- Life and Times of the 341st Bomb Group (M) -
"Preserving the memory of their Sacrifices!"

About Bombs, and Stuff
Ed Schmidheini
( 490th Bomb Squadron )





The 490th Armament section at Warazup, Burma.
(front, l-r);
Ed Schmidheini, Harry Bietch, Harry McKellen, Robert A. (Snuffy) Smith and John Swem II.
(back; r-l);
Wilbur C. Knerr, Les Nofzinger, Gene Stonebarger, Arther Smith, George Jarvis, George Townsend, Frank Henderson, Reggie Buyle, Puglesee, and Carl Martins.
(Courtesy of 'Ed' Schmidheini - 490th Bomb Squadron )


January 28, 1996, we received this information filled note as our 'first introduction' to Ed Schmidheini and to the 490th Bm Sq!

    He wrote:

    "When I joined the 490th it was after and before the monsoons so there wasn't to much of a problem with the weather.   We used to run a brush done the barrels of the guns and then a oily patch after each mission and once a week we would give the guns a good work over.   The gunners would take care of their own guns.   We had two armours to each plane.   On ours we had seven 50ties to take care of. Also some times when a gunner was indisposed we took care of his guns.

    "We didn't have anything to do with the Spiked Bombs, although we did try using the parachutes from the Cluster Bombs.   They were bunbled in threes, each were about 20 inches long and 6 inches in diameter.   They were notched in circles around a half inch wide and about every 2 inches how thick I don't know.   They had a plunger that stuck out of their noses about 2 or 3 inches long which was instantaneous which set them off at ground level and anything around them was shredded.   We tried using their chutes to slow down the bombs so that they wouldn't bounce before going off.   But they were droping them from around 100 feet that the chutes didn't have time

    "I was with the group that went out to watch the operation and bring back the bombs they dropped.   The bombs either hit the ground and cart wheeled after the plane or either buried themselves into the ground and the reappeared leaping up into the air after the plane. only one bomb didn't fully come out of the ground.   So they never tried using the parachute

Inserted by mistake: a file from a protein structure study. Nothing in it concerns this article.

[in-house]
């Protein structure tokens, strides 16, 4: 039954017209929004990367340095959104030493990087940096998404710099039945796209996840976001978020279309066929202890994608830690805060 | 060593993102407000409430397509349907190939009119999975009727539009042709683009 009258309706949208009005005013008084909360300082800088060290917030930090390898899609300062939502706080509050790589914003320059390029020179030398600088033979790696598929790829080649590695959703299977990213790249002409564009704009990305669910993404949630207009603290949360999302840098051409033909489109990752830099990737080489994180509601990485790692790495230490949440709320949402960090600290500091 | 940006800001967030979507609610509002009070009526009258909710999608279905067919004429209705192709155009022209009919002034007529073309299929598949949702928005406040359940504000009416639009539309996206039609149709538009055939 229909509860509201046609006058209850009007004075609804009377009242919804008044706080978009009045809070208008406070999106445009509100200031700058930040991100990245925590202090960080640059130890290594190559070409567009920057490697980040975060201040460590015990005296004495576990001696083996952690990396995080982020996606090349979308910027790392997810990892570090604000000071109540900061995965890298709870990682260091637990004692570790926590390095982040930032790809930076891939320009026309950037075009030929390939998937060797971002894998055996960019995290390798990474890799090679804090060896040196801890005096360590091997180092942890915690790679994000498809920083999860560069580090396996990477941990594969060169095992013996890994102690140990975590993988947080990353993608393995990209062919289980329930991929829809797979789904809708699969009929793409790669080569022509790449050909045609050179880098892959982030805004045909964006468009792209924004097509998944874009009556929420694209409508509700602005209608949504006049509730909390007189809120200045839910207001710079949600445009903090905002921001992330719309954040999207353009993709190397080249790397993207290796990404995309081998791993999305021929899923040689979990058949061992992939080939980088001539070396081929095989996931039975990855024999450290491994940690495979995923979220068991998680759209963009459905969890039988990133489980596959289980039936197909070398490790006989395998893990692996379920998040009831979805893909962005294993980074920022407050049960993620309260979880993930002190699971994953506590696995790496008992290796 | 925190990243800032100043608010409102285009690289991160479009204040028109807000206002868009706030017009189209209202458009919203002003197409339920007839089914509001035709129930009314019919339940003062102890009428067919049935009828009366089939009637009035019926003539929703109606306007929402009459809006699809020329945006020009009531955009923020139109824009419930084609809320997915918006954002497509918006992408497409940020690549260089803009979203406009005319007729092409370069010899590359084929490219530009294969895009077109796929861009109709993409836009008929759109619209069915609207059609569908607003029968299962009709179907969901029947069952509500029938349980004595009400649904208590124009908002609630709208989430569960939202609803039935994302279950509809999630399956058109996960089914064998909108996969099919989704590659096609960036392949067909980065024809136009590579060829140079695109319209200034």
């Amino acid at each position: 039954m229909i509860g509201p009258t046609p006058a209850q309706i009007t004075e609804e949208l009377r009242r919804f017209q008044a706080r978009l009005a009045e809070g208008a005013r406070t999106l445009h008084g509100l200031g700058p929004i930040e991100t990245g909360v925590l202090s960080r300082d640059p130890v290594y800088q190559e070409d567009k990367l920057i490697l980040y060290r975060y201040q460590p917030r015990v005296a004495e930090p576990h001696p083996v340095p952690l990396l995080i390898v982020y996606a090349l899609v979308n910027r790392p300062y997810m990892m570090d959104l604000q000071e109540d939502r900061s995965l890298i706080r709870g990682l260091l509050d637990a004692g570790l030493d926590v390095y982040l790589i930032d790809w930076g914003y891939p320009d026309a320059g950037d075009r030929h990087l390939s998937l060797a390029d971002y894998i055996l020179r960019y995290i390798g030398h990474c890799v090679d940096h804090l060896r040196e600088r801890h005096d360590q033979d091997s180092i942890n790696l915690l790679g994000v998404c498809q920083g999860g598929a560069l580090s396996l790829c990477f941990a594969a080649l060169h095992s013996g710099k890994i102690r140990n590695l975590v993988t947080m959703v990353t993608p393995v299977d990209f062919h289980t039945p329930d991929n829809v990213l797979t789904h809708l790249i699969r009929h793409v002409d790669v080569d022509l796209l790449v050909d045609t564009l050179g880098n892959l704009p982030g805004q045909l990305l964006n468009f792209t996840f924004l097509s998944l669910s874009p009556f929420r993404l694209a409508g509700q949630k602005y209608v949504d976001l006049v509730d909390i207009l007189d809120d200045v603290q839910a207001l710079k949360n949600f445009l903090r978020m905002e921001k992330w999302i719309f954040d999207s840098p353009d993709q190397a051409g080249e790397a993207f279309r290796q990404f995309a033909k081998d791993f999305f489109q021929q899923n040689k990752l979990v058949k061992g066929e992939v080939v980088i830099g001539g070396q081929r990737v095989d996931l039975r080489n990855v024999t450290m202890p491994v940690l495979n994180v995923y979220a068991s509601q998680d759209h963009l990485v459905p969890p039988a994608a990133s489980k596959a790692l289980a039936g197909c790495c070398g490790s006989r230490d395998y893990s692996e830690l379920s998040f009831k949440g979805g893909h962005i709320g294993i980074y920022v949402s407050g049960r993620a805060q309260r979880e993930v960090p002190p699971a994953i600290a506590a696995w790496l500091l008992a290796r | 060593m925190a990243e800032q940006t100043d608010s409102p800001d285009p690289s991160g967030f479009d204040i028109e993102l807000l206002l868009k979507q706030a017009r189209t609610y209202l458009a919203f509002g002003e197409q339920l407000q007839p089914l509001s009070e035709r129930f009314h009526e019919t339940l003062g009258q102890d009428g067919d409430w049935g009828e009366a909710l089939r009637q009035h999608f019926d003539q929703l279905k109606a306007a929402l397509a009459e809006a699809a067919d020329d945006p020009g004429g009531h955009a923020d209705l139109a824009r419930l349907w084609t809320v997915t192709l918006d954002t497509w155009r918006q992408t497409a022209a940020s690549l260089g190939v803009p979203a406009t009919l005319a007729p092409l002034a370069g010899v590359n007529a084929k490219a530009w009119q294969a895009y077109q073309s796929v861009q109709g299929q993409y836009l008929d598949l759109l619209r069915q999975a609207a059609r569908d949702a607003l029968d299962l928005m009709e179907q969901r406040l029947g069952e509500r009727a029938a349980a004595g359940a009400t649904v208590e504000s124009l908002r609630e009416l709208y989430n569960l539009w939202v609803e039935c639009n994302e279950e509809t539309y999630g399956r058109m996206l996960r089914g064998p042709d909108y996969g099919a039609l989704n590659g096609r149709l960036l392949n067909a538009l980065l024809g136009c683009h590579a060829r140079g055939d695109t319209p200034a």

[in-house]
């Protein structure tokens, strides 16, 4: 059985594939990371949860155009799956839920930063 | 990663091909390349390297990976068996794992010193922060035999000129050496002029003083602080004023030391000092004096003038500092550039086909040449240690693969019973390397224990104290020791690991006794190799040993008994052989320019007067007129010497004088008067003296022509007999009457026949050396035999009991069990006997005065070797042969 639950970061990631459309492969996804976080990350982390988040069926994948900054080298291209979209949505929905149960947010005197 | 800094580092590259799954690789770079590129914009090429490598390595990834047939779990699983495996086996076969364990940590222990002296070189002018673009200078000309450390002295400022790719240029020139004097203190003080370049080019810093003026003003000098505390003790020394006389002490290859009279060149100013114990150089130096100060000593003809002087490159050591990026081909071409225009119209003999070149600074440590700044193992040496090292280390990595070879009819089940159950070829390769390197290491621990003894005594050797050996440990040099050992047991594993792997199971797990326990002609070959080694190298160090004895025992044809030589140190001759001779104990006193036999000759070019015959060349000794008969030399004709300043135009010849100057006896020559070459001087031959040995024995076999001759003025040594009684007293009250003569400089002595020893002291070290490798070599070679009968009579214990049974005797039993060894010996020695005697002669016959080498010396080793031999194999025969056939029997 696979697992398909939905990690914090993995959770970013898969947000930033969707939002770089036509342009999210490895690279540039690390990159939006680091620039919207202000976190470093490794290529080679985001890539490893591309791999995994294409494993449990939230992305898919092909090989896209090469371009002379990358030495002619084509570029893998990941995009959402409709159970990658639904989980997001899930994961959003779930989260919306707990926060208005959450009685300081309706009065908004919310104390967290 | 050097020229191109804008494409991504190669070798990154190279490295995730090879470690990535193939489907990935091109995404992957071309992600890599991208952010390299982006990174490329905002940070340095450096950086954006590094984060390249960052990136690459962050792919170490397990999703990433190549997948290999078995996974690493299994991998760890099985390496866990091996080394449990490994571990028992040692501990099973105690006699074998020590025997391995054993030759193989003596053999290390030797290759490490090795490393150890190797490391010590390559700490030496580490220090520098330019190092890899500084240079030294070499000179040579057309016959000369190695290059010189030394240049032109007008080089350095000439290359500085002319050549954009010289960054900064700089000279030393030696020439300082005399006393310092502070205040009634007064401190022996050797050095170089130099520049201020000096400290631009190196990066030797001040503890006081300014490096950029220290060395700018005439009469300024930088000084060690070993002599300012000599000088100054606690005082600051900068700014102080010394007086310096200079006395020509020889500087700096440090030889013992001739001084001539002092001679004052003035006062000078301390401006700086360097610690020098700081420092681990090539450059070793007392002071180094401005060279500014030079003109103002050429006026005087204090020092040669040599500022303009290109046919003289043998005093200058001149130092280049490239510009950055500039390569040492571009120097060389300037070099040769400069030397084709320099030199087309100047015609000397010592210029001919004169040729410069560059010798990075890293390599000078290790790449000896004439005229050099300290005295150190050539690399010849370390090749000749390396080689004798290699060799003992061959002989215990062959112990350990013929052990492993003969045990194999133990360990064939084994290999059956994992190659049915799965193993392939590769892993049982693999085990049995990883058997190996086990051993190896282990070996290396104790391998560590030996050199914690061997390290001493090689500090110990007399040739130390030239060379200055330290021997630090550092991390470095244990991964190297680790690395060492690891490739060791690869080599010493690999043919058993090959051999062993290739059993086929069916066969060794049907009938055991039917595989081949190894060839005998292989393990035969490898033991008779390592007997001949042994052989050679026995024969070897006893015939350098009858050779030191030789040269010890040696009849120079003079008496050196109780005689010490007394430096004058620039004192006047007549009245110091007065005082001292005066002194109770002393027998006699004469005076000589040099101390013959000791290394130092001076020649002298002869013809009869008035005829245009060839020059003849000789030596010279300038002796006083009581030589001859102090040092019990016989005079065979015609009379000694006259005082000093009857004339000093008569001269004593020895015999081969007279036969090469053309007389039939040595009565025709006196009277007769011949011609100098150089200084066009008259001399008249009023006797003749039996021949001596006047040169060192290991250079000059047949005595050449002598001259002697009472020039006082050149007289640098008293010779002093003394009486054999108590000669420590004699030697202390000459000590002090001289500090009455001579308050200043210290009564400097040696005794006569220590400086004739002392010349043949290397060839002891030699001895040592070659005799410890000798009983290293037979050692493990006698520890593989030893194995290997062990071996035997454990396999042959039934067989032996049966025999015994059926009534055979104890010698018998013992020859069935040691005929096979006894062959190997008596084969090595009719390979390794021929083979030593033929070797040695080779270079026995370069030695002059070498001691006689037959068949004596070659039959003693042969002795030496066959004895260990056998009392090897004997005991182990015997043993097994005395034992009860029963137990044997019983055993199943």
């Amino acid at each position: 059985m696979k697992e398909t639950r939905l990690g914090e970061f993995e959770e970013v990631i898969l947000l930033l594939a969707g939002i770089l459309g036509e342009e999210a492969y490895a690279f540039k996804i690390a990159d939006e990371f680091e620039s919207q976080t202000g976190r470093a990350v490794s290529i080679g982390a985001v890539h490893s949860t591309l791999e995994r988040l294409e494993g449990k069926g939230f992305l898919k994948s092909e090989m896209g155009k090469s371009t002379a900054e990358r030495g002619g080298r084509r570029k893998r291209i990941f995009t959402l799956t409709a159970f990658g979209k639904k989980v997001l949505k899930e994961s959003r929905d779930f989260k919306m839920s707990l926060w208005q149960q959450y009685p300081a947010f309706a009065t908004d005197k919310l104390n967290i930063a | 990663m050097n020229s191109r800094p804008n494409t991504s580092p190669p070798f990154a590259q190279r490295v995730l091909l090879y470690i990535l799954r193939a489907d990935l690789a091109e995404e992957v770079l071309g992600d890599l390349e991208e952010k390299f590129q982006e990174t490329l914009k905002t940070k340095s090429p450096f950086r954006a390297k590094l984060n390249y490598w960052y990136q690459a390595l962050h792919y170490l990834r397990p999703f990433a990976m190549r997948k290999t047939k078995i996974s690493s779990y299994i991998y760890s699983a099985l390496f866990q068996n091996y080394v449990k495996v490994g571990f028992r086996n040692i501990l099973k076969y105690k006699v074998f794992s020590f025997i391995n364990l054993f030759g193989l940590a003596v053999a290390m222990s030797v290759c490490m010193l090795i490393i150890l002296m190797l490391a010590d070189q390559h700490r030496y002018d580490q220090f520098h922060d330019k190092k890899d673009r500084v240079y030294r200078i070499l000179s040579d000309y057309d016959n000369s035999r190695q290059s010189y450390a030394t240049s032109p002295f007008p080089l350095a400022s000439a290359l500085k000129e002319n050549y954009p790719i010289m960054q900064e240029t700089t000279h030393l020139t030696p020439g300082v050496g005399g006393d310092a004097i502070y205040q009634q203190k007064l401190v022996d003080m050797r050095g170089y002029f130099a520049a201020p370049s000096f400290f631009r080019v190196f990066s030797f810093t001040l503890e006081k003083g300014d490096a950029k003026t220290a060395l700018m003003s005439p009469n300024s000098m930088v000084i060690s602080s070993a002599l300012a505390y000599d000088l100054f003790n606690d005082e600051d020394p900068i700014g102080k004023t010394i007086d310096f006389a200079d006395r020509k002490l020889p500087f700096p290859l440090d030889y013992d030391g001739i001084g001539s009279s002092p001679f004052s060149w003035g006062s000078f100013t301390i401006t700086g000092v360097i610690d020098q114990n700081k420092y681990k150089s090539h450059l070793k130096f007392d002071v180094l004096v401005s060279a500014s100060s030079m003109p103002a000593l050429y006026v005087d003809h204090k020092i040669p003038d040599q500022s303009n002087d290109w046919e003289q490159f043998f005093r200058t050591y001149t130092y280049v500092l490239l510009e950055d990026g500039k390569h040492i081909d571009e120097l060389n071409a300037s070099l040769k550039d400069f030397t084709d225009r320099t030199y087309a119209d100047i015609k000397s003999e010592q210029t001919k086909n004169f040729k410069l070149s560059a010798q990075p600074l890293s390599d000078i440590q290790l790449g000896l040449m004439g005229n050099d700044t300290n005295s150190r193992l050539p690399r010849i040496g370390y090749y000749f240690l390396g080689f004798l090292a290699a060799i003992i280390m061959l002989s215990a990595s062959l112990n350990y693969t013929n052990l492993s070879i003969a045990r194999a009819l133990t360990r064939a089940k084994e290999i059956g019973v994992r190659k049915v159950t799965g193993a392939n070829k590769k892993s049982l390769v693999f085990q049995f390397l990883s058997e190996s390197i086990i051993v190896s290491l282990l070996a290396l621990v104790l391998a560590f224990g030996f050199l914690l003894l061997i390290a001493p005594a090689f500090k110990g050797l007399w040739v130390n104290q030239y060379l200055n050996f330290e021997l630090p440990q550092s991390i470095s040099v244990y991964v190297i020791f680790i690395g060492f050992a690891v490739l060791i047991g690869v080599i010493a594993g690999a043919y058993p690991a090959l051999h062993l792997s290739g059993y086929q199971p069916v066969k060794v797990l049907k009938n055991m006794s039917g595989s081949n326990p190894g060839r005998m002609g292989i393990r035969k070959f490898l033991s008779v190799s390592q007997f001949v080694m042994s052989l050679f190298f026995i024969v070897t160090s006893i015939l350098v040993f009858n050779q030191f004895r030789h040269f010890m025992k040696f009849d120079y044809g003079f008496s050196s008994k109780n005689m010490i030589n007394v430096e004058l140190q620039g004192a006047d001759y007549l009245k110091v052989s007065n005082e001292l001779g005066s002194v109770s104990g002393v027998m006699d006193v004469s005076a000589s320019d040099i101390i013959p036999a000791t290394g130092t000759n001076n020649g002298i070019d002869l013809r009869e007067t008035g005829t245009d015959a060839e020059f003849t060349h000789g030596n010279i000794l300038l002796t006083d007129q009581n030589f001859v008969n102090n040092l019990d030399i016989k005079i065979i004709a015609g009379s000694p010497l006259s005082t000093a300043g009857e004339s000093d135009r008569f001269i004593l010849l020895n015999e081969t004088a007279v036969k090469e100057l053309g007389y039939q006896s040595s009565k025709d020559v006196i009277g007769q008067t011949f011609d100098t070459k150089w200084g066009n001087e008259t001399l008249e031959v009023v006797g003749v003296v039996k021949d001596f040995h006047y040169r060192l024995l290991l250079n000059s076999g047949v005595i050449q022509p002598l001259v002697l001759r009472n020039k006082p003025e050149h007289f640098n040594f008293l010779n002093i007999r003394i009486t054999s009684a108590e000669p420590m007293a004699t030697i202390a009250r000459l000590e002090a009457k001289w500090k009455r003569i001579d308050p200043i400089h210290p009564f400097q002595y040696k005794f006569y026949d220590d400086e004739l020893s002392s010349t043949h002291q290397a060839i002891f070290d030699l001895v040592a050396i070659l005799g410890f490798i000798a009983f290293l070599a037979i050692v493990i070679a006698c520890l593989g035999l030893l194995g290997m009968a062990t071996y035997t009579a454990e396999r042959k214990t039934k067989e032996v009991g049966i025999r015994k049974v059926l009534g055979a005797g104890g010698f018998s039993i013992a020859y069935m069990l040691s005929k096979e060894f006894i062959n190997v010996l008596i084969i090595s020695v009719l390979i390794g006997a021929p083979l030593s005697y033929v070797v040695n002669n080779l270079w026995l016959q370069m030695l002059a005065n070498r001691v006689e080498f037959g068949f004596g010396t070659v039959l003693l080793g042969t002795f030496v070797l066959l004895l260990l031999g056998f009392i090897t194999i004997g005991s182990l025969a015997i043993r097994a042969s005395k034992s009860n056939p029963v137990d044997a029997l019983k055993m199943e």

Tough work in the heat.   These men are at the bomb dump, either unloading bombs from the trailer or loading them on to be hauled to this day's mission aircraft.
(Courtesy of 'Ed' Schmidheini - 490th Bomb Squadron )


    "We loaded all the 250 lb. bombs by hand. They had pieces of pipe about 18 inches long welded to the nose and tail plugs.   Two men would be on the ground three would be up in the bomb bay.   The ones on the ground would hand the bomb to the two standing in the bomb bay and the third would attach it to the rack.   The 500 lb. bomb we would use hoists.   Most of the time we used the 250 lb.   Once we loaded four 1000 lb bombs but they couldn't completely close the bomb bay doors, and they had to use every bit of runway we had to get the plane off, never did that again!

    "We moved from Warazup Burma up to China in April 1945.

    "My plane was lost over the target, in China, we were based at Hanchung China.   It was hit and rolled over and went in nose first.   It happened on the pilots birthday.

'No. 810', Ed's plane, at Warazup, Burma.   This photo was taken just after a 750 hr engine change. At that time the aircraft had 116 missions and 8 bridges to its credit!   And, as Ed mentione abouve, it was lost on a mission after the Squadron moved to China.
(Courtesy of 'Ed' Schmidheini - 490th Bomb Squadron )


We have yet to meet Ed Schmidheini, but hope to do so in the future!


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